I have to state right away that this book was a cracking read – I really enjoyed it, even if the pleasure was something of a guilty one. The only reason it hasn’t got more stars is that, as we’ll see, there’s little science in it, and some really opportunities missed for that.
It’s the story of Sir Bernard Spilsbury, once Britain’s foremost forensic pathologist. As the subtitle says, it’s ‘how Sir Bernard Spilsbury invented modern CSI.’ In truth (and this is why the pleasure was a touch guilty) it’s mostly a true crime book, describing the key cases Spilsbury was involved in. Yes, we are told what Spilsbury did – but the real meat of each story is the lurid crime itself, starting with the one that launched Spilsbury as a superb expert witness, Crippen. I don’t know why, but there are some historical murder cases that stick in the collective consciousness, and Crippen’s crime in 1910 (followed by his capture after fleeing across the Atlantic) has stood the test of time.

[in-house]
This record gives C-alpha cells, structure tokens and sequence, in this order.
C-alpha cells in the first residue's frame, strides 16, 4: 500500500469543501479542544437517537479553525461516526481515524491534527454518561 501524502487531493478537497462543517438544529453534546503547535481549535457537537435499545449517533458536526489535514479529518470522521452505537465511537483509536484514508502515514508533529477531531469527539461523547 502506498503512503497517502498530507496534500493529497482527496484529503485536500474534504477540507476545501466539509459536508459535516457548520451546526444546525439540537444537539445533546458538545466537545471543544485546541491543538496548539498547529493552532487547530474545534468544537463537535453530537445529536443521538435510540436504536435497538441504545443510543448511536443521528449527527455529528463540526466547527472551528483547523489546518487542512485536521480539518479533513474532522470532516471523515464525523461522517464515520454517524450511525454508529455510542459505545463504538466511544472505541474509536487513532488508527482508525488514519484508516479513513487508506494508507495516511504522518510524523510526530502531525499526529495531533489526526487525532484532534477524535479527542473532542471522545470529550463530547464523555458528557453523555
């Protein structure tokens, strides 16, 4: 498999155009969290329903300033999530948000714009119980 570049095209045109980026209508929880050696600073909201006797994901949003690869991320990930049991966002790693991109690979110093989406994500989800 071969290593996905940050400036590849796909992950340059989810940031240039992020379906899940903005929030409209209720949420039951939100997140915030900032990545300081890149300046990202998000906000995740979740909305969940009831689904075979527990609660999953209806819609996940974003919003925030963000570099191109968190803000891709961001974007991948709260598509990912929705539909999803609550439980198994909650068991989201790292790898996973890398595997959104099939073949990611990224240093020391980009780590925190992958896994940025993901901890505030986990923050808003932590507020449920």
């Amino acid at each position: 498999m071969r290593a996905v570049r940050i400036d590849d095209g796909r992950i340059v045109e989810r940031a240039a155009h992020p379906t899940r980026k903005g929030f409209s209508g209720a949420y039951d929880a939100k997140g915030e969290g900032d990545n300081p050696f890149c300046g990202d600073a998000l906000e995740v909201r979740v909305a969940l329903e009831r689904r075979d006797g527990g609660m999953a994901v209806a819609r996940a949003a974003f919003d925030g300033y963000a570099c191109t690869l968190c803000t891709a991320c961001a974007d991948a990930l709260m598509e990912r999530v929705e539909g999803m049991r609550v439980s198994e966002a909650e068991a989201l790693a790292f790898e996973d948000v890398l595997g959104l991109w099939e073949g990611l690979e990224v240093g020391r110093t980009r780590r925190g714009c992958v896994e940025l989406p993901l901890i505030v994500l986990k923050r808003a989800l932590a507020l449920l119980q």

So, plenty of great cases, and clever work from Sir Bernard. But hardly anything about the science of crime scene investigation and forensic work, which in the end is what I’d expect from a book being marketed as popular science. A couple of times we hear that Spilsbury really changed the scientific armoury of his profession – but there is hardly any detail about what was involved.
When it comes down to it, if I were a bookseller, and choosing where to put this book, it would go in true crime. not popular science. However, it doesn’t stop it being a compelling piece of writing. Evans dramatizes events with just enough details to carry the reader along. It’s factual, but has all the enticement of a crime novel.